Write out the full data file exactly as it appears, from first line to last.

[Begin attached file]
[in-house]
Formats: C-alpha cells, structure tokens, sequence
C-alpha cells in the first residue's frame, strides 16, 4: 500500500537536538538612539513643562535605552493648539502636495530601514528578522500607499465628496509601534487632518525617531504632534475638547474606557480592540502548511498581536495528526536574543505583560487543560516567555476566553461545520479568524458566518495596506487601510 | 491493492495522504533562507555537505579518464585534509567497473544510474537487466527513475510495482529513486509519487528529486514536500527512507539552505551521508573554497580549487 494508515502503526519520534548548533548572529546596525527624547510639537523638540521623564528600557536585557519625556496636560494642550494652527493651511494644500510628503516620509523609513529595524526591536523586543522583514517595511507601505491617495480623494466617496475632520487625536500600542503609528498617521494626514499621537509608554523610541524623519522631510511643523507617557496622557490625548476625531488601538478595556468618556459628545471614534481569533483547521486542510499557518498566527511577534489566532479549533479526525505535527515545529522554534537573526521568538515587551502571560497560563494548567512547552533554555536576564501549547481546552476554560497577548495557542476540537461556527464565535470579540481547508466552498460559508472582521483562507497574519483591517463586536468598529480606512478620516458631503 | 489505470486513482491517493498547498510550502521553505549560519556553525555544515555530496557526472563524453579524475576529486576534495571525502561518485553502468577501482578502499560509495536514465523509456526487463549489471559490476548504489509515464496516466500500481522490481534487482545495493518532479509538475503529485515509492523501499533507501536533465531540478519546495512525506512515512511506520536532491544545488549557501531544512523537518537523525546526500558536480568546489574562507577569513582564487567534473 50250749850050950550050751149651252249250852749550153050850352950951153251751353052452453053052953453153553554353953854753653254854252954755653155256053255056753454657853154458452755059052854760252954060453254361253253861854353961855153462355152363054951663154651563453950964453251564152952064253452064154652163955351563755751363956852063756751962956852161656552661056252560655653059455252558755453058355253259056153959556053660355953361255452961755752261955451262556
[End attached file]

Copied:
[in-house]
Formats: C-alpha cells, structure tokens, sequence
C-alpha cells in the first residue's frame, strides 16, 4: 500500500537536538538612539513643562535605552493648539502636495530601514528578522500607499465628496509601534487632518525617531504632534475638547474606557480592540502548511498581536495528526536574543505583560487543560516567555476566553461545520479568524458566518495596506487601510 | 491493492495522504533562507555537505579518464585534509567497473544510474537487466527513475510495482529513486509519487528529486514536500527512507539552505551521508573554497580549487 494508515502503526519520534548548533548572529546596525527624547510639537523638540521623564528600557536585557519625556496636560494642550494652527493651511494644500510628503516620509523609513529595524526591536523586543522583514517595511507601505491617495480623494466617496475632520487625536500600542503609528498617521494626514499621537509608554523610541524623519522631510511643523507617557496622557490625548476625531488601538478595556468618556459628545471614534481569533483547521486542510499557518498566527511577534489566532479549533479526525505535527515545529522554534537573526521568538515587551502571560497560563494548567512547552533554555536576564501549547481546552476554560497577548495557542476540537461556527464565535470579540481547508466552498460559508472582521483562507497574519483591517463586536468598529480606512478620516458631503 | 489505470486513482491517493498547498510550502521553505549560519556553525555544515555530496557526472563524453579524475576529486576534495571525502561518485553502468577501482578502499560509495536514465523509456526487463549489471559490476548504489509515464496516466500500481522490481534487482545495493518532479509538475503529485515509492523501499533507501536533465531540478519546495512525506512515512511506520536532491544545488549557501531544512523537518537523525546526500558536480568546489574562507577569513582564487567534473 50250749850050950550050751149651252249250852749550153050850352950951153251751353052452453053052953453153553554353953854753653254854252954755653155256053255056753454657853154458452755059052854760252954060453254361253253861854353961855153462355152363054951663154651563453950964453251564152952064253452064154652163955351563755751363956852063756751962956852161656552661056252560655653059455252558755453058355253259056153959556053660355953361255452961755752261955451262556